The pandemic certainly changed the dynamic of the workforce. Many offices and professional businesses have leaned into the work-from-home strategy, finding that remote workers are happier, and therefore, produce higher quality work. Plus, incorporating remote staffing into a compatible business model can deliver a wide range of benefits in terms of overhead expenses and bottom lines.
Nonetheless, being that the telecommuting office strategy allows employees to work from home, the potential for blurred lines and boundaries are ever present. One such area of concern or confusion involves workplace injury liability.
Do remote workers qualify for workers’ compensation benefits if they are injured at home? Continue below to explore this topic further.
Workers Compensation for Work-From-Home Employees
Employees who work from home get to enjoy all sorts of concomitant perks, like not sharing a bathroom with a dozen other coworkers or spending more time with the family pet. But do these workers also get workers’ compensation perks if they are injured at home? The answer really depends on the circumstance and timing of the accident that caused the injury.
Scope of Employment
At-home workers are generally entitled to all the same benefits and protections as on-site workers. This also applies to workers’ compensation benefits. Whether an employee works from home or not, in order to be covered under workers’ compensation, they must have been injured while performing work-related duties. This is referred to as “scope of employment.”
For instance, if an employee leaves their house in the middle of the workday to go grocery shopping, and during which is injured, they are not covered under their company’s workers’ comp policy because they were not performing a work-related duty.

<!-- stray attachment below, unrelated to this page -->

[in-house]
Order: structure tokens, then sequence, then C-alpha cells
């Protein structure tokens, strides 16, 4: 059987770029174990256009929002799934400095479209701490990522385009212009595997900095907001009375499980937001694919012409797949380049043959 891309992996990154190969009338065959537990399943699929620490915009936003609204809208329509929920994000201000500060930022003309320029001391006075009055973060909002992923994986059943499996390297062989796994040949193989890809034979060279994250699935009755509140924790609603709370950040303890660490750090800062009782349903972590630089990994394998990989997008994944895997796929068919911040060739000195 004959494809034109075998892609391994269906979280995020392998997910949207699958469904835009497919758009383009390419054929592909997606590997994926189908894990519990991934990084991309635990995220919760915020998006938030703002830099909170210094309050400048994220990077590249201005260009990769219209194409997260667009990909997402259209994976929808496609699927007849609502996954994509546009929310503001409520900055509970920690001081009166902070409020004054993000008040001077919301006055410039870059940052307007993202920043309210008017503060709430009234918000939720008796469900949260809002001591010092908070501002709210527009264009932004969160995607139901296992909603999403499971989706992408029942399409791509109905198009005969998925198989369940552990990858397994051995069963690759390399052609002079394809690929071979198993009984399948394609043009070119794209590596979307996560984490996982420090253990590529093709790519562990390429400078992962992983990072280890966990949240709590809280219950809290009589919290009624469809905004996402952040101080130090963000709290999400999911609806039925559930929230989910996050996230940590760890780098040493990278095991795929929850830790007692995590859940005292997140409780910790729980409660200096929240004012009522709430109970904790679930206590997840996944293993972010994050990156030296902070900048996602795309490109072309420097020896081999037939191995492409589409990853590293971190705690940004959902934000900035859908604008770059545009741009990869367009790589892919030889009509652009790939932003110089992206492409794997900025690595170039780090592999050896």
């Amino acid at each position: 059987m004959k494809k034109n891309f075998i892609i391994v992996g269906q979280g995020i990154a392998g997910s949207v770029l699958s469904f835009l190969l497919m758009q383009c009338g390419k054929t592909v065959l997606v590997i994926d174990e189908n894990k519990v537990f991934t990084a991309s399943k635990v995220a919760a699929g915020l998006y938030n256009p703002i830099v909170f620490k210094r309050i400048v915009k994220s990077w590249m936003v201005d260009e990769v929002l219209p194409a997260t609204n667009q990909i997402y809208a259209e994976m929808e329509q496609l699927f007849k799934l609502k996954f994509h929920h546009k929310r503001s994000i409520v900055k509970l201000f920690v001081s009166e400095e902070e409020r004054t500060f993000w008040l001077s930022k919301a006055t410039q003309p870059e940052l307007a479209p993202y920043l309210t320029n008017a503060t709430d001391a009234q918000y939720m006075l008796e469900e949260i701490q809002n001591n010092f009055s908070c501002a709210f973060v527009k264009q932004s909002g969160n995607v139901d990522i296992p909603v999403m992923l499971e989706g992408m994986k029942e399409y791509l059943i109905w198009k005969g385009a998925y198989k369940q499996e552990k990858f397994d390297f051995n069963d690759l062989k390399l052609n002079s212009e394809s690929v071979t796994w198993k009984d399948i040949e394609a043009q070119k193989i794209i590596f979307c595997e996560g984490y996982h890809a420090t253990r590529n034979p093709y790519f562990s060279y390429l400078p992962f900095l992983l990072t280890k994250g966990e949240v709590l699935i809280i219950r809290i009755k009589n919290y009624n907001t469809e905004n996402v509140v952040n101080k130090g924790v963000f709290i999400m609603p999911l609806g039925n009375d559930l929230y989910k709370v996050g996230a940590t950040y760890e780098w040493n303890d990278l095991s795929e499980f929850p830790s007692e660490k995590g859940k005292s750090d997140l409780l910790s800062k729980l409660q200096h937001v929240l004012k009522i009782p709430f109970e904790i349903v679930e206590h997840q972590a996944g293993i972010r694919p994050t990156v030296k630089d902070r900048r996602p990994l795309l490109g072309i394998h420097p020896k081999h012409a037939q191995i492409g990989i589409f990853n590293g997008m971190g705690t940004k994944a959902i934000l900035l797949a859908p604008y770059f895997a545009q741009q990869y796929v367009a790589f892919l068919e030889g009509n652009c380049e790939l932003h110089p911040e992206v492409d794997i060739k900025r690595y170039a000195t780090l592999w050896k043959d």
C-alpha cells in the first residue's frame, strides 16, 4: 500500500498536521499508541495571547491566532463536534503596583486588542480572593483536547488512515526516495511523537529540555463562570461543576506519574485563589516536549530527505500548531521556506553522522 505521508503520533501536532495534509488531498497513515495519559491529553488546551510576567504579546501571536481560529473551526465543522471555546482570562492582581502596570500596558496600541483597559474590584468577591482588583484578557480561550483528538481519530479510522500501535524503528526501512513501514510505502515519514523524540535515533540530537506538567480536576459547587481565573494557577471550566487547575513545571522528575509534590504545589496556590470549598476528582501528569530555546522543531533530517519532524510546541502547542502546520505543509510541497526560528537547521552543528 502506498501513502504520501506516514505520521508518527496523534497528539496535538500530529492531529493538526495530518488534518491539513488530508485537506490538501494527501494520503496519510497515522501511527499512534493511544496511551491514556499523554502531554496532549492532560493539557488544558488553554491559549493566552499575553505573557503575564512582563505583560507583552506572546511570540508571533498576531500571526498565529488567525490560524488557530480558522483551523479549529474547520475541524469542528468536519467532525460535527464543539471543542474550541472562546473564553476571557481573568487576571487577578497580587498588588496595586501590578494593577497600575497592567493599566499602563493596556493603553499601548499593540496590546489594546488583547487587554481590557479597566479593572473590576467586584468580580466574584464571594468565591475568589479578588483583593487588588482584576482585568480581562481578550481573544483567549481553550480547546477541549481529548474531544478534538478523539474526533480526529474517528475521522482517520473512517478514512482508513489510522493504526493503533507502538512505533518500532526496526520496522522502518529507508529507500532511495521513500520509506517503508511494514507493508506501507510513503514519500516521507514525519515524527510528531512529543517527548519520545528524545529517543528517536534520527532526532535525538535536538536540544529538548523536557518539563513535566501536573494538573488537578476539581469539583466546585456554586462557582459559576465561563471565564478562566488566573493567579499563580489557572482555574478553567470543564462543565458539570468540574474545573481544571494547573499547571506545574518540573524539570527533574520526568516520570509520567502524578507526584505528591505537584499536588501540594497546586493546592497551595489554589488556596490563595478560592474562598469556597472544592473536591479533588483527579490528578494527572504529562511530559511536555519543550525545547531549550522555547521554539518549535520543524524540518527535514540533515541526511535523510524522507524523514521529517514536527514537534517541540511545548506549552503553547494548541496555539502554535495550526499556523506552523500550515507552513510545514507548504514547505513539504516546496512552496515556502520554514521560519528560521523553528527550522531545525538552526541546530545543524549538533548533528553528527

Oppositely, if the employee leaves the house to perform a work-related duty, like show a property to some potential buyers or make a delivery, then they should be eligible for workers’ comp benefits after sustaining an injury during the process.
So, if a remote worker is injured inside their house while performing work-related duties, they may qualify for workers’ compensation benefits so long as the work-related duty falls within their scope of employment. Common examples of work-from-home accidents include car accidents, slip and falls, back and neck injuries caused by poor posture, repetitive stress injuries (i.e. carpal tunnel syndrome), and possibly mental stress.
Who Might Be Ineligible for Workers’ Comp?
There are many cases in which an injured-at-home employee is disqualified from workers’ compensation coverage, such as causing the injury themselves or maintaining a hazardous at-home workplace environment. In fact, OSHA does not have any regulations that require business owners to inspect or sign off on their staff’s work-from-home offices. Additionally, if a remote worker is injured at home as a result of a hazardous at-home workplace, the business owner would likely not be liable.
It is important to note that certain vocations are not covered by workers’ compensation benefits, such as domestic workers (i.e. nannies, babysitters, housekeepers), agricultural workers, and independent contractors.
Were you recently injured on the job? Talk to a licensed and experienced personal injury lawyer to learn all about your rights to collecting a full workers’ compensation settlement. Contact the Law Office of Craven, Hoover, and Blazek P.C. at 317-881-2700 to schedule a free personal injury case evaluation, today. We represent clients throughout the state, plus Indiana residents injured in other states.